National Forests Need Your Help

Let Sens. Jim Risch and Mike Crapo know that you support Idaho’s collaborative efforts and don’t want to see Idaho’s cherished roadless areas destroyed!

The U.S. House of Representatives recently passed a bill that would abandon the protections of the Endangered Species Act and National Environmental Policy Act in our national forests. That bill, the Resilient Federal Forests Act of 2017 (HR 2936), will now be considered in the Senate. We need your help to stop it!

HR 2936, also known as the Westerman bill, would sacrifice environmental safeguards to expedite logging projects in our public forests. Yet, despite rhetoric from the House, Idahoans know it’s not an “either-or” choice between environmental protection and reduced fire risk. In fact, in Idaho we are proving that we can work collaboratively to find common ground to reduce fire risk, restore forests and streams and increase public involvement, all at the same time.

Tell Your Senators to Oppose HR 2936 Today!

Use the form below to email Sens. Jim Risch and Mike Crapo. Some text is already provided, but you can revise it to reflect your own words. For the greatest effect, talk about why your national forests are important to you! Here are some talking points and prompts that may help you craft your comments. 

  • Our public lands are essential to our quality of life in Idaho. Idahoans have a vested interest in the management and protection of these lands. HR 2936 undermines critical environmental laws that protect clean water, wildlife habitat and sensitive forests.
  • Collaborative efforts in Idaho are having success at reducing fire risk, restoring forests, creating jobs, improving fish and wildlife habitat, and producing timber. These coalitions include conservationists, timber, wildlife and community interests. This bill threatens to disrupt our progress.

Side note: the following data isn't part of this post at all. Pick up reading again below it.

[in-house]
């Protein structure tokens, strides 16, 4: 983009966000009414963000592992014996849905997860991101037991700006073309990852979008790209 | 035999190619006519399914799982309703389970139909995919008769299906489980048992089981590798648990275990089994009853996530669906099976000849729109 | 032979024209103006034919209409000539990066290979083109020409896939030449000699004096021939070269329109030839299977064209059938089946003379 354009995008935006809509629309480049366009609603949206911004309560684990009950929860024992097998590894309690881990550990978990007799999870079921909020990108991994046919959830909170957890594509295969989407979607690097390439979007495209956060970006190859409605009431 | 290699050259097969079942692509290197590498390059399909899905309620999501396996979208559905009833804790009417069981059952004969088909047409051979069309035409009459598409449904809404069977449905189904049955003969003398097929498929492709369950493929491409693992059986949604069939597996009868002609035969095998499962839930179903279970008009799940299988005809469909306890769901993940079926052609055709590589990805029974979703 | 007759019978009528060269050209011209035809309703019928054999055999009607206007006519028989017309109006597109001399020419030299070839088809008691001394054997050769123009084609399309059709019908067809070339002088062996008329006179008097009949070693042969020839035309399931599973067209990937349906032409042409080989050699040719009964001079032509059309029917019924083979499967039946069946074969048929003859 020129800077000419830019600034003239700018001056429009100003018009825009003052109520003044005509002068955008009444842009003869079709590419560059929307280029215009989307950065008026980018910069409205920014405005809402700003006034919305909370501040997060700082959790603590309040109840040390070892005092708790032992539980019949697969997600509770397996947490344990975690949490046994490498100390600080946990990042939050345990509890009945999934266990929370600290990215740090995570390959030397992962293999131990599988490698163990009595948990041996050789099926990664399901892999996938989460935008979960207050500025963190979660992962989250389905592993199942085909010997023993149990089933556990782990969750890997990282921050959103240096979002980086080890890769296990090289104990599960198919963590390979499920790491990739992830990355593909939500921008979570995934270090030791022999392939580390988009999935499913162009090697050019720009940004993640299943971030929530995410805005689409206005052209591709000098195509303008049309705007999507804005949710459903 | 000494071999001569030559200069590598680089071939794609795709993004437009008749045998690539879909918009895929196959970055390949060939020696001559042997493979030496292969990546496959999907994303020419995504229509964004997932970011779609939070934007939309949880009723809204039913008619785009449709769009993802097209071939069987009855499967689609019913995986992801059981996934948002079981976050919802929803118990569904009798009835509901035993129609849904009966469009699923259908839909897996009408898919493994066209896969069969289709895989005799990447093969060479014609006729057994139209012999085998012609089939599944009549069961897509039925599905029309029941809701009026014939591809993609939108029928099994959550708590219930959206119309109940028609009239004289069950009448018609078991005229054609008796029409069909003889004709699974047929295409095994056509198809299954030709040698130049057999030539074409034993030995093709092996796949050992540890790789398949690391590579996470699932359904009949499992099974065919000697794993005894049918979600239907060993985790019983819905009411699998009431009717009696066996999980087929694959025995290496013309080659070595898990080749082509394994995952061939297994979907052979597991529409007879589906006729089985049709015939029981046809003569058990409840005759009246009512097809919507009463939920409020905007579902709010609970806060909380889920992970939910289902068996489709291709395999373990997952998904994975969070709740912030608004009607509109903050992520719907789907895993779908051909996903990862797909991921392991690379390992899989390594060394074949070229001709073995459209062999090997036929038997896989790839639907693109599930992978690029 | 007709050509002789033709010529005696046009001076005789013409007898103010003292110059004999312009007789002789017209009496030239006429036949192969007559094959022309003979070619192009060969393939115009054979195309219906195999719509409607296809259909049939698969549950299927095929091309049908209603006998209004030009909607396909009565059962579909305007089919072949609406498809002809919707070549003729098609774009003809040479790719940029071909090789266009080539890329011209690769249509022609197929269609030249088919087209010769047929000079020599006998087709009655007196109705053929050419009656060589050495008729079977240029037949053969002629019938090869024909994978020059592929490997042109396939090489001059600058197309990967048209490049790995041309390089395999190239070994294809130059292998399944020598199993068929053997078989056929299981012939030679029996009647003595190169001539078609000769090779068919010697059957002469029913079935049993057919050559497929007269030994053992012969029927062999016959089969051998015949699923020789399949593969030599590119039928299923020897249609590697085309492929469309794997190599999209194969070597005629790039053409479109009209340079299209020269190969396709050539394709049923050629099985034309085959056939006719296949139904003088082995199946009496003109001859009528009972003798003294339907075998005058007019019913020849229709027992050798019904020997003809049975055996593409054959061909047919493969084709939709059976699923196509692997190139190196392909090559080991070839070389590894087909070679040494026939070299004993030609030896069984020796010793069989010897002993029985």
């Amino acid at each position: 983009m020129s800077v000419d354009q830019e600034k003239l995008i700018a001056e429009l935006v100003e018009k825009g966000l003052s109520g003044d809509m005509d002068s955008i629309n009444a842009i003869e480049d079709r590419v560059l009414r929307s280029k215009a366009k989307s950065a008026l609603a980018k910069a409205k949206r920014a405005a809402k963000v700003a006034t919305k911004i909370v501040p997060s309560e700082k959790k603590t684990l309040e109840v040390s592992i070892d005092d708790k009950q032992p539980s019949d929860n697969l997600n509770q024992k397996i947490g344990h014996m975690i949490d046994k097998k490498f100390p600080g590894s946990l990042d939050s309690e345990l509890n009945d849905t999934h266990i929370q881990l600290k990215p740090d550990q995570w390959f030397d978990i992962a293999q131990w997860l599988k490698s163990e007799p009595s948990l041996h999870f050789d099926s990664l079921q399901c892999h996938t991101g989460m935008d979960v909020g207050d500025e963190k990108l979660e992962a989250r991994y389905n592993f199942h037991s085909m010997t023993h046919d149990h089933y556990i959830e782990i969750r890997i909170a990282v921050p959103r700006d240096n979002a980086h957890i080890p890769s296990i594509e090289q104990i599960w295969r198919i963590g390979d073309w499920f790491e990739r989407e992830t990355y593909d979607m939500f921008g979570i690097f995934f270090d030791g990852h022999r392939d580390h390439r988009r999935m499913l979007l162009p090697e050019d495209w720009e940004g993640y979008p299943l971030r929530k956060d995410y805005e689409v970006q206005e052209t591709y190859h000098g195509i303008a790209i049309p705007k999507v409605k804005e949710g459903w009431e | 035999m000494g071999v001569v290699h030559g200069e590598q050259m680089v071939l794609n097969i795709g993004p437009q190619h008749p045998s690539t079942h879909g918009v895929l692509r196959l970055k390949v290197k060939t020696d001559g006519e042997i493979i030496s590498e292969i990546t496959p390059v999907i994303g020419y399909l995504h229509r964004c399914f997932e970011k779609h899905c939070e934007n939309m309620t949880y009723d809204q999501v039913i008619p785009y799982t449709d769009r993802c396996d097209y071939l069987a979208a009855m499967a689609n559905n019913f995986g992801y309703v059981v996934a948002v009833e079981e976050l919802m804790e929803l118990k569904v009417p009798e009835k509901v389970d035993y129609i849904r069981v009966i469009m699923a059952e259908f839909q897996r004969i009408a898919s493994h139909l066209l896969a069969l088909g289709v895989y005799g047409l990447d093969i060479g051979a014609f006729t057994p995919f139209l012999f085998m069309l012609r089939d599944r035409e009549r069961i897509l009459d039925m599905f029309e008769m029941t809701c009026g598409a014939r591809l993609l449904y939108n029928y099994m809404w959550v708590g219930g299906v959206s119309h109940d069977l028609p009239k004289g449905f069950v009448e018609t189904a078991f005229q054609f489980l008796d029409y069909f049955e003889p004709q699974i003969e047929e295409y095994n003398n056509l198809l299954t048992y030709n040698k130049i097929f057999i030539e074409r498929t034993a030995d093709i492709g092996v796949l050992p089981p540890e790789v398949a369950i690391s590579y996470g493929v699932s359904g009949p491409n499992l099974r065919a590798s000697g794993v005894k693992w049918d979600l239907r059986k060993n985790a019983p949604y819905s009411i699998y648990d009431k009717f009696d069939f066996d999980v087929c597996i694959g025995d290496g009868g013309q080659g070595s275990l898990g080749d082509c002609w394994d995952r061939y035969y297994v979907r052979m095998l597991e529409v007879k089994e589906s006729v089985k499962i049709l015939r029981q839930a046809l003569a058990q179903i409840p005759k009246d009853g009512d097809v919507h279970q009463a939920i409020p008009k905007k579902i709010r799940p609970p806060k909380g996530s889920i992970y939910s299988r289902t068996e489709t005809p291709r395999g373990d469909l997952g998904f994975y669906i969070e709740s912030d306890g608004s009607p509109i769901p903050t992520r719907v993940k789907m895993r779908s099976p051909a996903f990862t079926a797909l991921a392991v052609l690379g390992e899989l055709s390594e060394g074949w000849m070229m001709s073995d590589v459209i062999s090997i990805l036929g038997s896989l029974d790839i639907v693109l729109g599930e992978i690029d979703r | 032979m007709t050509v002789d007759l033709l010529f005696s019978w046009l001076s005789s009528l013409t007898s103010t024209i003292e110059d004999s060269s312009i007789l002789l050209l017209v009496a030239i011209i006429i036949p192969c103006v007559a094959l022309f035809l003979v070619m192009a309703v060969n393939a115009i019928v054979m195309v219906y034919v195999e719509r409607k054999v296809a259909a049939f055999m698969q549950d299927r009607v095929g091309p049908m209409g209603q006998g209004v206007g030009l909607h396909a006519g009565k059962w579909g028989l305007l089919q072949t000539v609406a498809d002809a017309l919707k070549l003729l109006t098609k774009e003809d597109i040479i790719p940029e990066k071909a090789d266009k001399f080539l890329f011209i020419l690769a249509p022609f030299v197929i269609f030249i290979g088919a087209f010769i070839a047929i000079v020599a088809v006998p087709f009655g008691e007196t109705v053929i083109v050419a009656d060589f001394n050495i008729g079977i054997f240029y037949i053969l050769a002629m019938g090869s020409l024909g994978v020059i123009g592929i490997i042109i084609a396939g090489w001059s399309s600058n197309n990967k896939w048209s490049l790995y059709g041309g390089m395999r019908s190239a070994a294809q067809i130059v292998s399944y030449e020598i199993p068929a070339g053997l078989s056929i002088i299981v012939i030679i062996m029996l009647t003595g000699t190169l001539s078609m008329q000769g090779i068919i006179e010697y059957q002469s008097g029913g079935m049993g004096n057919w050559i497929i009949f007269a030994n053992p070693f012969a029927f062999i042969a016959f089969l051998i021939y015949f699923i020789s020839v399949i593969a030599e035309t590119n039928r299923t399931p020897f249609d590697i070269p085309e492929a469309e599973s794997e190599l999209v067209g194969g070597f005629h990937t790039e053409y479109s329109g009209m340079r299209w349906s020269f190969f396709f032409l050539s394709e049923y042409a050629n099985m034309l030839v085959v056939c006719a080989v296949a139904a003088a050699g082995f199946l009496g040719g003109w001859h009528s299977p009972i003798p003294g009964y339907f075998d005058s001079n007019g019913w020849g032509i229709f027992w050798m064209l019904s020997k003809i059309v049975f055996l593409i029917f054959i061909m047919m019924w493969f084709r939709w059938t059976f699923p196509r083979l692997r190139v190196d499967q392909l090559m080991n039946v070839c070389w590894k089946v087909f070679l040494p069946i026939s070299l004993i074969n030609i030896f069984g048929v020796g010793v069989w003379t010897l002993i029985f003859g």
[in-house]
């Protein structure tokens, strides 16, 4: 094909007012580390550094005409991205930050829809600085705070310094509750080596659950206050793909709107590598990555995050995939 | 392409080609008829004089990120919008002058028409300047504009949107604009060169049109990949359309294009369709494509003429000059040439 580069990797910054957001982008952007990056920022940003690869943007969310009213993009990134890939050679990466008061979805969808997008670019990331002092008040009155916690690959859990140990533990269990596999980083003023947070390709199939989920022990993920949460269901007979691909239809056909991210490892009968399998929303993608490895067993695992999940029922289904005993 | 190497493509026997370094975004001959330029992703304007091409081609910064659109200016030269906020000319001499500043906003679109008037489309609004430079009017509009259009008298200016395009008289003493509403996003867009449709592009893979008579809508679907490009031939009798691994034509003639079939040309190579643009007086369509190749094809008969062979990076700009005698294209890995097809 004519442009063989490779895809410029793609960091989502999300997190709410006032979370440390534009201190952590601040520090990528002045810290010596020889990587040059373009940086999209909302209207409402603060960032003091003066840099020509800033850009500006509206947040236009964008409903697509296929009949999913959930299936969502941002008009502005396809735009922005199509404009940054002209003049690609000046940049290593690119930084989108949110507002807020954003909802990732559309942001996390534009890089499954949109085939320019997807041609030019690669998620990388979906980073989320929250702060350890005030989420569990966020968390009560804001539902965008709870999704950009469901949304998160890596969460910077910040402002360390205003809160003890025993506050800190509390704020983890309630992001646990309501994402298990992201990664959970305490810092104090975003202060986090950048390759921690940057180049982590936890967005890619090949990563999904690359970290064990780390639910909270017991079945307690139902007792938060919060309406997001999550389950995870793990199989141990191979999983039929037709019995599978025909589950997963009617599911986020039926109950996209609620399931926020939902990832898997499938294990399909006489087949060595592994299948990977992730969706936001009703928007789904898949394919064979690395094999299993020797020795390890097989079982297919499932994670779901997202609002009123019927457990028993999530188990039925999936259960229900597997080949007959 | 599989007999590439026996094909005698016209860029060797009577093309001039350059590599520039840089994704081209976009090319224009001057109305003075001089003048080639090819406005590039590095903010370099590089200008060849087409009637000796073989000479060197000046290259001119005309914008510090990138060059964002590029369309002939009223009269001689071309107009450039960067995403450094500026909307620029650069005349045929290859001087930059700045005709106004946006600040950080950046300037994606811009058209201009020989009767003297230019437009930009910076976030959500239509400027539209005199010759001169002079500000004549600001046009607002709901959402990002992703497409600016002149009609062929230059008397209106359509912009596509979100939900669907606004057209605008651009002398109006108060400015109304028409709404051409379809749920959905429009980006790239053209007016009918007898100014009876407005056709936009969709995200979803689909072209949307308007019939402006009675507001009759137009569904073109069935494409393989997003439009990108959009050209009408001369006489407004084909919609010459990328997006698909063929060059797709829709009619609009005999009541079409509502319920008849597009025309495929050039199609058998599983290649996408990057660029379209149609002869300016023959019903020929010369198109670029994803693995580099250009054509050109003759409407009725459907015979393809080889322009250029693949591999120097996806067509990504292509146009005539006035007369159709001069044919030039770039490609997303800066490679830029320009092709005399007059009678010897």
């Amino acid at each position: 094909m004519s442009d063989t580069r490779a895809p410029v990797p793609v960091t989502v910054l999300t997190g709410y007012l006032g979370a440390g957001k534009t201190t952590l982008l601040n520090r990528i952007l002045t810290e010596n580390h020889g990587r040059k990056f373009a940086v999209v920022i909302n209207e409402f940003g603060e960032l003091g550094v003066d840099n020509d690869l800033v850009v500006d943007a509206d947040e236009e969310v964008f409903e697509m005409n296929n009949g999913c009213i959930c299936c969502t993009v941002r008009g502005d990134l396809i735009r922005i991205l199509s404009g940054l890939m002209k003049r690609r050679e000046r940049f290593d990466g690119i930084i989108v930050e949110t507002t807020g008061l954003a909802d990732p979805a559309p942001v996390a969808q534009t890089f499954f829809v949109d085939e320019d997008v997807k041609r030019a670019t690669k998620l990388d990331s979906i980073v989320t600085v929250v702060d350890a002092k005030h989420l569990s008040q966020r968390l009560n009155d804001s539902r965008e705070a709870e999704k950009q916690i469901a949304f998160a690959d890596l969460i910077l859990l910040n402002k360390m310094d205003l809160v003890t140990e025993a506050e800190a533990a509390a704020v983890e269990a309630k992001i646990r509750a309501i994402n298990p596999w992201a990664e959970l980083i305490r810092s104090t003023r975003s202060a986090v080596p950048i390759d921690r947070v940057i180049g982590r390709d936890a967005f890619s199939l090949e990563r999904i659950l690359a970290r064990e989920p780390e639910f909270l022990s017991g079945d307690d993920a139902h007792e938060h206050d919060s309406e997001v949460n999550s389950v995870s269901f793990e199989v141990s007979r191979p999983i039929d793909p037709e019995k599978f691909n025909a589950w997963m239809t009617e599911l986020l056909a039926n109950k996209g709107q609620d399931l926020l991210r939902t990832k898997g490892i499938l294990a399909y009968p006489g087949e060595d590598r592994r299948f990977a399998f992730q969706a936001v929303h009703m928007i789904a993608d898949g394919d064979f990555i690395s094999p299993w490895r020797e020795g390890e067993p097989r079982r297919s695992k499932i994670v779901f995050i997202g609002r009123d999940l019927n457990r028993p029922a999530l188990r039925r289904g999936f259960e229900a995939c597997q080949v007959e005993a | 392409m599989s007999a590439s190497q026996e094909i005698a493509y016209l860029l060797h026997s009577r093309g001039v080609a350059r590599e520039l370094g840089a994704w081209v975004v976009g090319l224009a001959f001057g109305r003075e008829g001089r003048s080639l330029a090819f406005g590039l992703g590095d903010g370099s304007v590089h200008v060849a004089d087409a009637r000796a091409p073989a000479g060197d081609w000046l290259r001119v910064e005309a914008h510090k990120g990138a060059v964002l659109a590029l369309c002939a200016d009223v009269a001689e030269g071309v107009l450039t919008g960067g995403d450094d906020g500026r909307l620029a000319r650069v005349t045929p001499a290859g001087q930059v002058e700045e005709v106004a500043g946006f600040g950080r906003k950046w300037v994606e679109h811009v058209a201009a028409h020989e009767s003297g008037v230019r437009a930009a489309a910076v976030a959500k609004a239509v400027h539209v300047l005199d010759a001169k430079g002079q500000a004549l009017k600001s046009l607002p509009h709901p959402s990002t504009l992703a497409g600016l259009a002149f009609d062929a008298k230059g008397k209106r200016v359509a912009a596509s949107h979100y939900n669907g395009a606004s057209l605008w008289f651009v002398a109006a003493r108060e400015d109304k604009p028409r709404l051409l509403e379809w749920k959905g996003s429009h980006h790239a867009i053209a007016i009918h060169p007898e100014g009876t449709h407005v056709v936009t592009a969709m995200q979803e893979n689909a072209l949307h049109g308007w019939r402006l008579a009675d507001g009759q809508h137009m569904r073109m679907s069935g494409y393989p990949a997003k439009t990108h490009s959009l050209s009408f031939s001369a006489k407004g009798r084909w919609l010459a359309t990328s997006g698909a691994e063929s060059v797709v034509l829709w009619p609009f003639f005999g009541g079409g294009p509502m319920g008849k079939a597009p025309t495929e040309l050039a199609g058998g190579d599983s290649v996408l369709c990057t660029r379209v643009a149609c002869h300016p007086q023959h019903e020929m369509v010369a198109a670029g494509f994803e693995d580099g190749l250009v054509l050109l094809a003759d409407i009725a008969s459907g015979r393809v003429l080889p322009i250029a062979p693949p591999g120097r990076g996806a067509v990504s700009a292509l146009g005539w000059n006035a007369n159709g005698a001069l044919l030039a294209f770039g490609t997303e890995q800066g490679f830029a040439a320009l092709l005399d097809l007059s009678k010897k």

• The ability for citizens to challenge our government is fundamental to our democracy. By effectively blocking the courthouse doors, HR 2936 would undermine our rights to ensure compliance with laws designed to protect clean water, clean air and endangered species.
  • The Idaho Roadless Rule was developed with the input of Idaho citizens and a broad array of stakeholders. It’s supported by Gov. C. L. “Butch” Otter, the Idaho Legislature and the majority of Idahoans. The Westerman bill would abandon commonsense protections of the Idaho Roadless Rule and allow logging and new road construction in Idaho’s pristine backcountry forests.
  • Forest plans provide the long-term vision for our national forests. Currently, the Nez Perce-Clearwater and Salmon-Challis national forests are revising their plans. If approved, HR 2936 would cut the public out of the planning process entirely.
  • Instead of using wildfires to dismantle America’s bedrock environmental laws, the Senate should ensure that the Forest Service has the money necessary to fund fire suppression without raiding recreation, wildlife and fuels-reduction accounts.